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Pilot Ben

Correct way to set up PCB receiver aerials?

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I've seen the 3D printed rigs for them, which hold them both at 45 degrees, in a sort of V shape arrangement. I've now ended up with 3 PCB aerial type units, two of which were installed in the models and had the aerials setup the same way you would rig up normal aerials, hence why I am confused about the "correct" way of setting them up. I also wondered what the actual difference between PCB and normal is? I have previously opened them up and found them to be the same, bar a cheeseboard shaped lump of PCB on one receiver, so I am wondering why the set-up is different than normal?

Thank you :D 

B ;) 

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Aerials on 2.4GHz should ideally be at 90 degrees between the two. The aerial is only the short usually silver part at the end, the rest is just co-ax.

The problem with PCB aerials (I call them "door wedge" type) is that "edge on" the aerial thickness is the depth of the track, i.e. not a lot! If in flight the edge of both aerials is facing the Tx then signal strength does suffer, and while usually nowhere near problem levels, its not the BEST possible.

The CORRECT orientation for PCB aerials is therefore so the LENGTH of the two aerials is 90, BUT ALSO that the PCB faces are at 90, so whichever way you look at them one broad face is towards the Tx (roughly).

Before someone challenges this as worth doing, they should remember/bear in mind I spent six months working with FrSky improving the Horus 12S and that included RF/IXJT performance measurement and tuning.

Have to say after lots of use I personally do not like the door wedge type, too large and intrusive in many models and so I usually buy wire type or change them for wire type, though the dB recorded from using them if set up well is OK. 

They are quite OK if space allows, but lets face it, if visible they are damn ugly!!!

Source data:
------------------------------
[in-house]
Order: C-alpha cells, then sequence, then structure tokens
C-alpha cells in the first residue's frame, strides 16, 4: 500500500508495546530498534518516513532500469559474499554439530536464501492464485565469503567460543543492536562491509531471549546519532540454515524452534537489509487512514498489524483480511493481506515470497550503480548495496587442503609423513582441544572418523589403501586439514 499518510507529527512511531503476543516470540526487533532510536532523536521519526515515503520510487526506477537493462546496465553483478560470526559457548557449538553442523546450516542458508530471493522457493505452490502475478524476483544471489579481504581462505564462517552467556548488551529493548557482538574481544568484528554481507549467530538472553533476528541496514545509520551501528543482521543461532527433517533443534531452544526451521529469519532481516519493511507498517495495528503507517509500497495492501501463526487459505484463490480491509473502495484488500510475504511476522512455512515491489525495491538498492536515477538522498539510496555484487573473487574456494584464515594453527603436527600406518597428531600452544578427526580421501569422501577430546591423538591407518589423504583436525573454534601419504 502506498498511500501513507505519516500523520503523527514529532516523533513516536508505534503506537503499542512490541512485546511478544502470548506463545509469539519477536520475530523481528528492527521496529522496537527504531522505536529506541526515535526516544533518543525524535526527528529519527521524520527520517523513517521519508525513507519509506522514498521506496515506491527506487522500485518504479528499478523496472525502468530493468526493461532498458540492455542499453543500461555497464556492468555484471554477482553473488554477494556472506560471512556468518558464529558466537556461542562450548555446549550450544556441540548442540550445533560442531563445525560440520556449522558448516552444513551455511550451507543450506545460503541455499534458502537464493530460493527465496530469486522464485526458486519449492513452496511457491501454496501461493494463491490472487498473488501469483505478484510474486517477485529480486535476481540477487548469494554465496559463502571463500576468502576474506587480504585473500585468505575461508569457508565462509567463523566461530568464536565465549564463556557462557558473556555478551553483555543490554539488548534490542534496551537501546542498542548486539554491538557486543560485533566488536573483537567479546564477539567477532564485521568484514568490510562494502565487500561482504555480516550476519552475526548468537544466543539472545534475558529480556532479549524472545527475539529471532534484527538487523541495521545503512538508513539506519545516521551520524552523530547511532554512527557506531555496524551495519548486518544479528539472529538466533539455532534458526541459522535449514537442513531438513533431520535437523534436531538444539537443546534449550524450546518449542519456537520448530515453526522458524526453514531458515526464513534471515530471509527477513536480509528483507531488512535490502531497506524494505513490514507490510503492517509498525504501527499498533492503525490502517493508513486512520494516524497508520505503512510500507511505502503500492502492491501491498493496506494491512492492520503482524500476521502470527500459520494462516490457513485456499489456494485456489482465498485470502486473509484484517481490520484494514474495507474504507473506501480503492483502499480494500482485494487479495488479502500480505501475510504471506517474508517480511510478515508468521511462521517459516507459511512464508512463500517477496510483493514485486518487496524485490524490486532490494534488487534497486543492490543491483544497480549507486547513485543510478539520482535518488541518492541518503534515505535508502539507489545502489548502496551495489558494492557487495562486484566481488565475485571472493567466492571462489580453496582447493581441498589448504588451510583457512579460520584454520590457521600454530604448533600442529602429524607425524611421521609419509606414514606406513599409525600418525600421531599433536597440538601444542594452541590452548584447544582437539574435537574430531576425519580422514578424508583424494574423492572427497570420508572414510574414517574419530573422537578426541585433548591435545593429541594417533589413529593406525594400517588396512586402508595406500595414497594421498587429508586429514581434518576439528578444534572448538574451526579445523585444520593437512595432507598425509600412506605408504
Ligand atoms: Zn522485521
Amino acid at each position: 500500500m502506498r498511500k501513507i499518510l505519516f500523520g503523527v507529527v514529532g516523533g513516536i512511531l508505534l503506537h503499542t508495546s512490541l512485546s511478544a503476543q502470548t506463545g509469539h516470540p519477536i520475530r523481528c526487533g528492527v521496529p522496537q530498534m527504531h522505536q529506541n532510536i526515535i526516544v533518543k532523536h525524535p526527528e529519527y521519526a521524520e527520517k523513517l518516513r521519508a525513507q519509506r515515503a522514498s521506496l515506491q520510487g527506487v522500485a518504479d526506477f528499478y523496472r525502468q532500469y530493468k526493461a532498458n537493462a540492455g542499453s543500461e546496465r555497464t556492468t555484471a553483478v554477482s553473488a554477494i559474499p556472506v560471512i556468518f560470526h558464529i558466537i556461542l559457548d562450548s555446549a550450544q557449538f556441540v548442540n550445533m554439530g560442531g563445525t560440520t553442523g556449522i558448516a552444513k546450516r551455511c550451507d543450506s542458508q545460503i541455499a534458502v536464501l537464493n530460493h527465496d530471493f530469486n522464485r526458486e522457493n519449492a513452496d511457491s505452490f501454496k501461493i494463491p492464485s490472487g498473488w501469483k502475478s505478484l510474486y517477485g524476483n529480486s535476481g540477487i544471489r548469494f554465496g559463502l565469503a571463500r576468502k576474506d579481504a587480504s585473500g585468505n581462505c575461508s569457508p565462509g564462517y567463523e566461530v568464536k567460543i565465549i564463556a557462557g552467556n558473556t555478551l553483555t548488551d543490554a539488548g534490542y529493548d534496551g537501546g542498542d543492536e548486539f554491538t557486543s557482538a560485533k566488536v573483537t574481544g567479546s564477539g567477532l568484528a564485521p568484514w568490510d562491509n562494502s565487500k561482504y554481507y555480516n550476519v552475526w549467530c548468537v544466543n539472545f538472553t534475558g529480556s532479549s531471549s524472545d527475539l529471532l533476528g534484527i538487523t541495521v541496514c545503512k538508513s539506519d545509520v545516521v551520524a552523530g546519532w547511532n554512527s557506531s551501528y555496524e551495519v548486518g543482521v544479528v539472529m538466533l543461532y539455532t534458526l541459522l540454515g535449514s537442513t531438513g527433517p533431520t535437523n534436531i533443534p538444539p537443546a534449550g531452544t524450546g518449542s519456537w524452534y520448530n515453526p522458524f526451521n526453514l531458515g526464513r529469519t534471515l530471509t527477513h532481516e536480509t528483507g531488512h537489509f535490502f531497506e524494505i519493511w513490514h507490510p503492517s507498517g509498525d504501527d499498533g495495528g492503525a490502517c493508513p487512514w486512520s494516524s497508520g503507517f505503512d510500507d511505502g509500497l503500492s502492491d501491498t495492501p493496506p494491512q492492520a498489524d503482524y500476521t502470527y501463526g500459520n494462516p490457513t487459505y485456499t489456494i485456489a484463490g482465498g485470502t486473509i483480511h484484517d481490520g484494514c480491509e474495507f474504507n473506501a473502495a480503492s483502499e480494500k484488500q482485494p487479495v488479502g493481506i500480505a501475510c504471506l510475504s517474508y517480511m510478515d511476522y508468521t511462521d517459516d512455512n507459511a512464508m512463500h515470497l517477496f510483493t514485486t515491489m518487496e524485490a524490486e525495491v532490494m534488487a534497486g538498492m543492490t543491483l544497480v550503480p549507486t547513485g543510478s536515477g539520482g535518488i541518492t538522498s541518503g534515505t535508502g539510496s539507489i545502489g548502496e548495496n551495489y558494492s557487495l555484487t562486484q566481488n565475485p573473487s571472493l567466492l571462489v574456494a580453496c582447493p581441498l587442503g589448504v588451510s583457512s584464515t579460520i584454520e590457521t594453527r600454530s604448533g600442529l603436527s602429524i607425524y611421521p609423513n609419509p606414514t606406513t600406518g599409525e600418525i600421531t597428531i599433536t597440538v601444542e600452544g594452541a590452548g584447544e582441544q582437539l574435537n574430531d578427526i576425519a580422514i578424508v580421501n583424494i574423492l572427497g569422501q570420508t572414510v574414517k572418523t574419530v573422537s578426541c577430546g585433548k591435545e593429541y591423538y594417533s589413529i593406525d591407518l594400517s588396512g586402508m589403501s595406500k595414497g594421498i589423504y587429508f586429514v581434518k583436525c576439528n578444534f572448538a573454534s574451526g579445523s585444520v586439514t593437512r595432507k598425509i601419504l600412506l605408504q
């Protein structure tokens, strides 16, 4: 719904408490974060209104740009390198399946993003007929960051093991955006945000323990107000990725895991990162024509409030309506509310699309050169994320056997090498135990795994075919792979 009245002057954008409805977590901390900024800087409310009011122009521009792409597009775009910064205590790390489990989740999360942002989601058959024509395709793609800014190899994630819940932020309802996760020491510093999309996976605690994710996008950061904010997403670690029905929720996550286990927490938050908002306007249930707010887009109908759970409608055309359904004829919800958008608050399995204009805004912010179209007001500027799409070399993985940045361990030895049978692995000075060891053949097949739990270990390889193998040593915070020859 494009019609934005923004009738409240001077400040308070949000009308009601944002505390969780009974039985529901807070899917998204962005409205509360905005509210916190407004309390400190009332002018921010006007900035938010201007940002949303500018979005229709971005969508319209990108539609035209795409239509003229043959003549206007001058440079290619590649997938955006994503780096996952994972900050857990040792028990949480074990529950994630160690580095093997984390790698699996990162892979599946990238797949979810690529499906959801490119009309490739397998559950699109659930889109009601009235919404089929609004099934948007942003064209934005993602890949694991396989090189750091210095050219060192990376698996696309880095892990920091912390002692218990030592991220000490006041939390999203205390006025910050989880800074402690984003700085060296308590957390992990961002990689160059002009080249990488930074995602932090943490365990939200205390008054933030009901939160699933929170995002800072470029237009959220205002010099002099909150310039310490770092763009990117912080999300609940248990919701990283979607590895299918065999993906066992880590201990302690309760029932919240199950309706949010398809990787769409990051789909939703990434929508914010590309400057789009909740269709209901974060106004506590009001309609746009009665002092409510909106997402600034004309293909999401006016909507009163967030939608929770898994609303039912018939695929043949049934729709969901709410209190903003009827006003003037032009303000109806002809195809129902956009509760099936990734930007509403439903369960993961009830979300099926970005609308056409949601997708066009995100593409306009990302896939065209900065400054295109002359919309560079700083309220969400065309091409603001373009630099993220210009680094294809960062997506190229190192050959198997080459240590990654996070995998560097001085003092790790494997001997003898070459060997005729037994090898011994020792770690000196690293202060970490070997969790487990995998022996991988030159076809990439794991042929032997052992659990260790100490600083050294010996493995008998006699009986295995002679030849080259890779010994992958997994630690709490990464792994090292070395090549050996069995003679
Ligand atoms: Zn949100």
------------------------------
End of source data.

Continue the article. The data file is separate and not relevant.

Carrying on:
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Cheers Dave. Hmmm well, I do have some spare aerials, so I guess I'll stick them on instead.... The model is a nice Spitfire, and whilst it isn't small, there is a lot of wiring so I'd rather a super clean setup.

 

Thanks very much @Bravedan :D 

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On my way to returning to flying and amongst the renovation / maintenance items bought, I have purchased two FrSky X8R receivers for future use.  I also bought the specific standard whip antennas to replace the pcb ones.  Very easy to open the receiver and replacement of the antennas looks straight forward.

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9 minutes ago, Gerard said:

On my way to returning to flying and amongst the renovation / maintenance items bought, I have purchased two FrSky X8R receivers for future use.  I also bought the specific standard whip antennas to replace the pcb ones.  Very easy to open the receiver and replacement of the antennas looks straight forward.

Just make sure to secure the aerials again! You’ll have seen the yellowish glue that holds them down from the factory, but I find a drop of hot glue works a treat too...

 

B ;) 

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Thanks Ben,

I was thinking hot glue might be the way to go so I will do this when I get to the change of antenna.

:-)

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Gerard and I discussed this, but for wider reading.

The material FrSky use is a silicone sealer electrical product, designed to be high resistance and fully moisture resistant.  While Hot Glue may do the job, its electrical properties are harder to be certain of, especially its conductivity in damp conditions. It might also make removal difficult.

I have used Aquarium Silicone successfully (as its easy to get hold of), and at least its water resistance is ensured!!

However, the CORRECT stuff is:-

https://uk.rs-online.com/web/p/silicone-sealants/0555588/

 

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